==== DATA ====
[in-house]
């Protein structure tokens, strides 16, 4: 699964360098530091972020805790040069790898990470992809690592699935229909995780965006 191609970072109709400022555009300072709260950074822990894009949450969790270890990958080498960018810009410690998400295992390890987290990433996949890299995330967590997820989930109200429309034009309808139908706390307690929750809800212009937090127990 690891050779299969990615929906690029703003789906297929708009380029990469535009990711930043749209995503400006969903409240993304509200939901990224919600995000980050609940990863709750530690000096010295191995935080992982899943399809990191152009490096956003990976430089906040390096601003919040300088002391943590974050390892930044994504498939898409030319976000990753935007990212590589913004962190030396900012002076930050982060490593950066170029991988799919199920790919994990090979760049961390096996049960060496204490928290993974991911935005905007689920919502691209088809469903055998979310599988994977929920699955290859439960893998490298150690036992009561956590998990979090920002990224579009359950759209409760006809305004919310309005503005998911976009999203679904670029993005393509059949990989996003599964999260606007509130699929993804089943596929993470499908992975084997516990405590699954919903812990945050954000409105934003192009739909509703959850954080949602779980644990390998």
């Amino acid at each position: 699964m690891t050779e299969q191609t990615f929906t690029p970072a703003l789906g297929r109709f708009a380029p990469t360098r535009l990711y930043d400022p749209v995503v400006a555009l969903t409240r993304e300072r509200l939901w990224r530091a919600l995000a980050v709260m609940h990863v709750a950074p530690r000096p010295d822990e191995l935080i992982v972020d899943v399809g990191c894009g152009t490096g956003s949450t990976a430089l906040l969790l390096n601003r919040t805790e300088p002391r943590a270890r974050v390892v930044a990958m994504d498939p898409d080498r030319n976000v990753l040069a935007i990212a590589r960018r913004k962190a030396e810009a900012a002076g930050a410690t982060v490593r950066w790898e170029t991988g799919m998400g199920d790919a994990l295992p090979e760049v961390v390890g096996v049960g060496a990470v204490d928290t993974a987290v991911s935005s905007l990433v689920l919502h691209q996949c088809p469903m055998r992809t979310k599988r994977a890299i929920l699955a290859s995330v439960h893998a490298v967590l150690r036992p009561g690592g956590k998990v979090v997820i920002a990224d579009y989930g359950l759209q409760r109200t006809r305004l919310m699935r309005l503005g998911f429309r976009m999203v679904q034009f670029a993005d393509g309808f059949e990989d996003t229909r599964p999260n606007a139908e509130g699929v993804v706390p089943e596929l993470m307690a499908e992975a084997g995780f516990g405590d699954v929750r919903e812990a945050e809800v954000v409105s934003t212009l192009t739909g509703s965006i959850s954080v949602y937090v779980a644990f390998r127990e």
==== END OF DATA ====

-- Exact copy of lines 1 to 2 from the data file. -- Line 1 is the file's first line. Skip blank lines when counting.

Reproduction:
[in-house]
């Protein structure tokens, strides 16, 4: 699964360098530091972020805790040069790898990470992809690592699935229909995780965006 191609970072109709400022555009300072709260950074822990894009949450969790270890990958080498960018810009410690998400295992390890987290990433996949890299995330967590997820989930109200429309034009309808139908706390307690929750809800212009937090127990 690891050779299969990615929906690029703003789906297929708009380029990469535009990711930043749209995503400006969903409240993304509200939901990224919600995000980050609940990863709750530690000096010295191995935080992982899943399809990191152009490096956003990976430089906040390096601003919040300088002391943590974050390892930044994504498939898409030319976000990753935007990212590589913004962190030396900012002076930050982060490593950066170029991988799919199920790919994990090979760049961390096996049960060496204490928290993974991911935005905007689920919502691209088809469903055998979310599988994977929920699955290859439960893998490298150690036992009561956590998990979090920002990224579009359950759209409760006809305004919310309005503005998911976009999203679904670029993005393509059949990989996003599964999260606007509130699929993804089943596929993470499908992975084997516990405590699954919903812990945050954000409105934003192009739909509703959850954080949602779980644990390998």